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Category: Retirement News

Find up to date Retirement News from the experts at Ubiquity Retirement & Savings. Get important news that can affect your retirement plans, along with tips and advice from our team of Retirement planning experts. Call Ubiquity today for a Free Consultation at 855.466.5825.

A Small Business Owner’s Guide to CalSavers

Answering your top questions about California’s retirement savings program vs. alternative plans

In an effort to help Californians save for a financially secure future, the state of California is rolling out an initiative requiring all employers with five or more employees offer some type of retirement plan for their workers.

CalSavers—the state-sponsored plan—offers a basic Roth IRA to help employees building their retirement savings. But with low contribution limits, limited investments, and limited tax advantages, is it the best solution for empowering your team’s financial future?

At Ubiquity Retirement + Savings, we’ve been helping small businesses and their employees grow their nest eggs for over two decades with affordable, customized 401(k) solutions. While we believe the state’s program is an important step toward ending the looming retirement crisis in California, a 401(k) might be better alternative for your small business and your employees’ futures.

Why is the state of California offering a retirement plan?

55 million American workers—more than 40% of full-time private-sector employees—don’t have access to a workplace retirement savings plan.

Why is this such problem?

As very few employers offer pensions and Social Security is drying up —with funds expected to be depleted as soon as 2035, it’s more responsibility is for saving falls more on the individual than ever before.

Since 2012, at least 45 states have implemented or considered establishing state-facilitated retirement savings programs–with the states of Oregon, Illinois, and our home state of California leading the charge.

In July 2019, California began rolling out CalSavers, the state-sponsored IRA program for the 7.4 million private-sector workers in the state who do not have access to an employer-sponsored retirement savings plan. As of April 30, 2021,  more than 10,000 employers were registered allowing nearly 140,000 individuals to save for their future.

We are rapidly approaching the next CalSavers deadline on June 30, 2021–employers in California with more than 50 employees will be required to enroll in the state-run Roth IRA or offer a private option.

How does CalSavers work?

CalSavers is an automatic-enrollment, payroll deduction Roth IRA. We know this sounds like a lot of financial jargon–so let’s breakdown what that means.

Automatic Enrollment

This means, if your business opts into the state provided IRA, after a 30-day grace period, eligible employees will be automatically start saving for the future through a 5% contribution from their payroll.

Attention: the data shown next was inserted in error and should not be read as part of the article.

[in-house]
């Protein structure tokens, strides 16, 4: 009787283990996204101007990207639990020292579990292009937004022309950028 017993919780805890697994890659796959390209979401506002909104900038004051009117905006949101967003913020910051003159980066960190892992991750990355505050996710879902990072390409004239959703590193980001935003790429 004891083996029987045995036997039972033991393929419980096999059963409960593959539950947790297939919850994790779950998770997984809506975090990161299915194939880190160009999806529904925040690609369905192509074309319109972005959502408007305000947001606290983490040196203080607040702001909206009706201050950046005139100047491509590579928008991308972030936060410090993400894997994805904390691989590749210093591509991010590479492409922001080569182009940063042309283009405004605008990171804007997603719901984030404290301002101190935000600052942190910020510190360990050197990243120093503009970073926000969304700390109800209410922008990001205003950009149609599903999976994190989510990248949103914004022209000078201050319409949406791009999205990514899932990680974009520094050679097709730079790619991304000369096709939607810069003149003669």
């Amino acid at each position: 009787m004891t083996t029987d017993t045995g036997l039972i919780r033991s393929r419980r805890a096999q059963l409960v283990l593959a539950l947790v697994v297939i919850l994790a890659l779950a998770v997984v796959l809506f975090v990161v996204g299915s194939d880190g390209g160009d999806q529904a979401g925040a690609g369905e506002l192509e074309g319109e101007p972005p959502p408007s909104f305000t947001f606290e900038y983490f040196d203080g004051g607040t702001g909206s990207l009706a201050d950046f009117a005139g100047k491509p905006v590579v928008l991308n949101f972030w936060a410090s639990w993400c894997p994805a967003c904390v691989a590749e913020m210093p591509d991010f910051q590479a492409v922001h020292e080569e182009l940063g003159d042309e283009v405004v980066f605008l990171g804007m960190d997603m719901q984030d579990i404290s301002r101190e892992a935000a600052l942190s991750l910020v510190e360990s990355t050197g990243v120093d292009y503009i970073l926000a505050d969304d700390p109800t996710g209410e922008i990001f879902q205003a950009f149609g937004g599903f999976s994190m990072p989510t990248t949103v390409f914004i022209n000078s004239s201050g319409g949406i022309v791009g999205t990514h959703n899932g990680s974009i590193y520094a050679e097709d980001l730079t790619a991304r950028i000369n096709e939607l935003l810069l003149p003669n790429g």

How does this work in practice?

Added employees will a notification from CalSavers and will have 30 days to decide to customize their account, opt out of the program, or be automatically enrolled with the standard savings choices.

Payroll Deduction

This means participating employees contribute a portion of their salary into their IRA automatically from each paycheck.

Roth IRA

A Roth IRA is an individual retirement account where the saver pays taxes on money going into your account, and (if you meet certain IRS criteria) all future withdrawals are tax-free.

Roth IRAs have a couple important rules and restrictions to keep in mind.

  • You can’t contribute to a Roth IRA if you make too much money. The income limit for singles in 2021 is $140,000.
  • The amount you can contribute each year changes, based on inflation. In 2021, the contribution limit is $6,000 a year unless you are age 50 or older—in which case, you can deposit up to $7,000.

Click here to read more about 2021 contribution limits

How much does CalSavers cost my business?

There are no employer fees in the CalSavers program–nor are you allowed to make tax deductible matching contributions, as you could in a 401(k) plan.

Your employees, on the other hand, will pay annual asset-based administration fee of 0.825% to 0.95%, depending on their investment choices. These fees will be pulled directly from their assets in their account.

What happens if an employer does not register for a qualified plan by the deadline?

If your business does not register for CalSavers, or an alternative qualified private retirement plan, you may be charged a a $250 penalty per employee starting 90 days after the deadline. The fine increases to $500 per employee 180 days after the deadline.

What are the benefits of enrolling in the CalSavers?

There are several advantages for companies to choose the California’s IRA product including:

  • No cost to the employer
  • No fiduciary risk
  • No investment management responsibilities.

What are the potential drawbacks of enrolling in California’s state provided option?

The access to workplace retirement savings plans offered by Calsavers is a big step forward in solving the looming retirement crisis. However, there are significant drawbacks when compared to alternative eligible 401(k) plans from a private provider like Ubiquity Retirement + Savings.

  • The contribution limit for a 401(k) is more than three times higher than that of an IRA.

Higher contribution rates allow savers to take advantage of the power of compound interest, meaning the more money that is saved, the more it can grow over time.

  • Missing out on significant tax benefits